The game's health system is also interesting, though cumbersome.  The player has health, based on a 100-point numerical value, and an Infection rate.  Every time an enemy hits the player, their infection goes up while their health goes down.  And most healing items will not lower one's infection rate.  Instead, the player must use vaccines to bring down infection, and the field-use variety aren't very common.  If Riley's infection rate hits 100%, his max health decreases from 100 to 60, he takes damage over time, his character model changes, he starts taking damage from sources that previously didn't hurt him, and he can only be cured by using the MTS vaccine, which can only be administered at MTS beds...so if you wander too far from one and become infected, you won't make it back.

Extermination also features an unusual save system, revolving around battery power.  Forget the ink ribbons of yesteryear, save stations now require batteries, which can be recharged at special power stations similar to the ammunition dispenser.  And larger batteries will be found throughout the facility, so don't sweat saving.  It's also a good idea to save often, as the game doesn't allow continues.  Die, and you must reload.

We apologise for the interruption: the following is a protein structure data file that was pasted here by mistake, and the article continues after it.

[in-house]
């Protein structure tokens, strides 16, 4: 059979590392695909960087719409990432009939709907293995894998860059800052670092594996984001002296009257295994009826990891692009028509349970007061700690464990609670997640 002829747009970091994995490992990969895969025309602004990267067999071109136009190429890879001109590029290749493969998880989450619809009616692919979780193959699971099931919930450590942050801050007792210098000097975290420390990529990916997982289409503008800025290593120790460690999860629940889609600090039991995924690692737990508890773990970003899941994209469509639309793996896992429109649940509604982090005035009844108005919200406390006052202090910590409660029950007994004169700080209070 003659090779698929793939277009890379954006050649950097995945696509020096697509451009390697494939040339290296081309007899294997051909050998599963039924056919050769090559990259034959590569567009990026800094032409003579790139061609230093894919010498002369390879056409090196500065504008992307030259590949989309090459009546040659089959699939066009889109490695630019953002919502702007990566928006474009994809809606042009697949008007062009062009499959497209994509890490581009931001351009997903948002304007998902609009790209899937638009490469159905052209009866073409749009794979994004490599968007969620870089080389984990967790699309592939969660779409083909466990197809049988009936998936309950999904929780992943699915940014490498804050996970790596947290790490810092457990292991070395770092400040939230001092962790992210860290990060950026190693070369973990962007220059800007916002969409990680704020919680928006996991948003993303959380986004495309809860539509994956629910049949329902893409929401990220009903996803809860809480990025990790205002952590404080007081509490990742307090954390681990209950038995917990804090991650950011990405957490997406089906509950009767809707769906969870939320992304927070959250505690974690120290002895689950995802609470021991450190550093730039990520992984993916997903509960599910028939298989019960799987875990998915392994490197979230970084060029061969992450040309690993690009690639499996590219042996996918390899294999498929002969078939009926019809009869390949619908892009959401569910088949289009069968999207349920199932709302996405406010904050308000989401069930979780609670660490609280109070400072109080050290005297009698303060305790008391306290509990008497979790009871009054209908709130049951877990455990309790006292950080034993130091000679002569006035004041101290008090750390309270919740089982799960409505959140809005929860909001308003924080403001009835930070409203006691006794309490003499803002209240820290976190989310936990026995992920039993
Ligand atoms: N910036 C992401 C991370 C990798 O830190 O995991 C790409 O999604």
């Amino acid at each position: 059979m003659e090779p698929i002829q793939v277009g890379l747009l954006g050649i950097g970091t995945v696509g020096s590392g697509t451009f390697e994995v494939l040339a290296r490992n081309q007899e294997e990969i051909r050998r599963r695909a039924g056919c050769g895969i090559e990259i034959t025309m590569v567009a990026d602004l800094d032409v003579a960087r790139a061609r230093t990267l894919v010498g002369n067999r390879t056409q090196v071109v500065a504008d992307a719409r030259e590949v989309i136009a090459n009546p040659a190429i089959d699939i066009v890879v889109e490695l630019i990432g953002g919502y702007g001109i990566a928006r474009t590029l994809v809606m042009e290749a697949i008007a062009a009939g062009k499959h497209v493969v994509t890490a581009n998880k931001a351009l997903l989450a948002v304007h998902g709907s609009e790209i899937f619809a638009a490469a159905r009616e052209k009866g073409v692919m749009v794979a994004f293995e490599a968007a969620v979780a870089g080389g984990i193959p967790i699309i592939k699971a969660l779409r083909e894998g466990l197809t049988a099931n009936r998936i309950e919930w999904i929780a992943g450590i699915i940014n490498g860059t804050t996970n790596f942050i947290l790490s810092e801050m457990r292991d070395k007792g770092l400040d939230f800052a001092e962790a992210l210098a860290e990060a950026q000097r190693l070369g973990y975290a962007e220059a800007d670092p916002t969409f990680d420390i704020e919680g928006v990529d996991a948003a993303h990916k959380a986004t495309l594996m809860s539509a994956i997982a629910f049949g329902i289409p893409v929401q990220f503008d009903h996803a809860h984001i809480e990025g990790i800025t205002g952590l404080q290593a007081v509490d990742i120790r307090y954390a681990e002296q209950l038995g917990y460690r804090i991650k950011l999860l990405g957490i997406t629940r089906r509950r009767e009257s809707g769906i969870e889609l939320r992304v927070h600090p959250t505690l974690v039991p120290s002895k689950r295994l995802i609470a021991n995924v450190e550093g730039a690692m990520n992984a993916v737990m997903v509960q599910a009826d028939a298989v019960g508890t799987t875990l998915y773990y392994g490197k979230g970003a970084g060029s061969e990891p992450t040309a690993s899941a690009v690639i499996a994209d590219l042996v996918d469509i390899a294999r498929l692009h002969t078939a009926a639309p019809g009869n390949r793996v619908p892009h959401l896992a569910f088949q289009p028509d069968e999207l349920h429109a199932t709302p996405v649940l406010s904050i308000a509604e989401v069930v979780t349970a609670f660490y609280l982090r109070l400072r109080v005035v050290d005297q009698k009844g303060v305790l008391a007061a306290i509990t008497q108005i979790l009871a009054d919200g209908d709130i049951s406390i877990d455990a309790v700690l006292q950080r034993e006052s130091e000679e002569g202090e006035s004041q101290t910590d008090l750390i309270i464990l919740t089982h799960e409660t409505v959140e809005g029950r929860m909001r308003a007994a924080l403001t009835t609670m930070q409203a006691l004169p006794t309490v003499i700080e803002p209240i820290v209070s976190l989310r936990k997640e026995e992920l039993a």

Extermination is a decent game with some solid ideas that never really rises to greatness.  Horror fans who enjoy such titles as Resident Evil, Carrier, Dino Crisis, The Thing, or non-horror games like Syphon Filter and Metal Gear Solid will likely appreciate this game more than those looking for experiences similar to Silent Hill, Fatal Frame, or Haunting Ground.  It's something I would recommend to players who have experience with the genre's big names and are looking for something more obscure.  And while its ideas aren't always successful, they are interesting enough to warrant a look.  Another nice perk is the game's low price tag: not including shipping, it can be found on eBay for as little as $2.

For those interested, here's the introduction to the game:




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Comments
 
Nice, thorough review.  I couldn't get past the clunky controls to get very far (by the time I got to it, it was in a stack of 'to try out' cheap PS2 games.)  The production values were surprisingly impressive, though it suffered from the classic horrid dialogue/voice 'acting' that so often plagues video games and Star Wars Episode I through III.

I do feel a little bad when a game tries so hard to be liked, but just isn't fun for me. (also see: Dino Crisis 3.)
 
I've passed this game hundreds of times, but I though I'll give it a go after reading your review, you're not joking about it being cheap -  it only cost 25p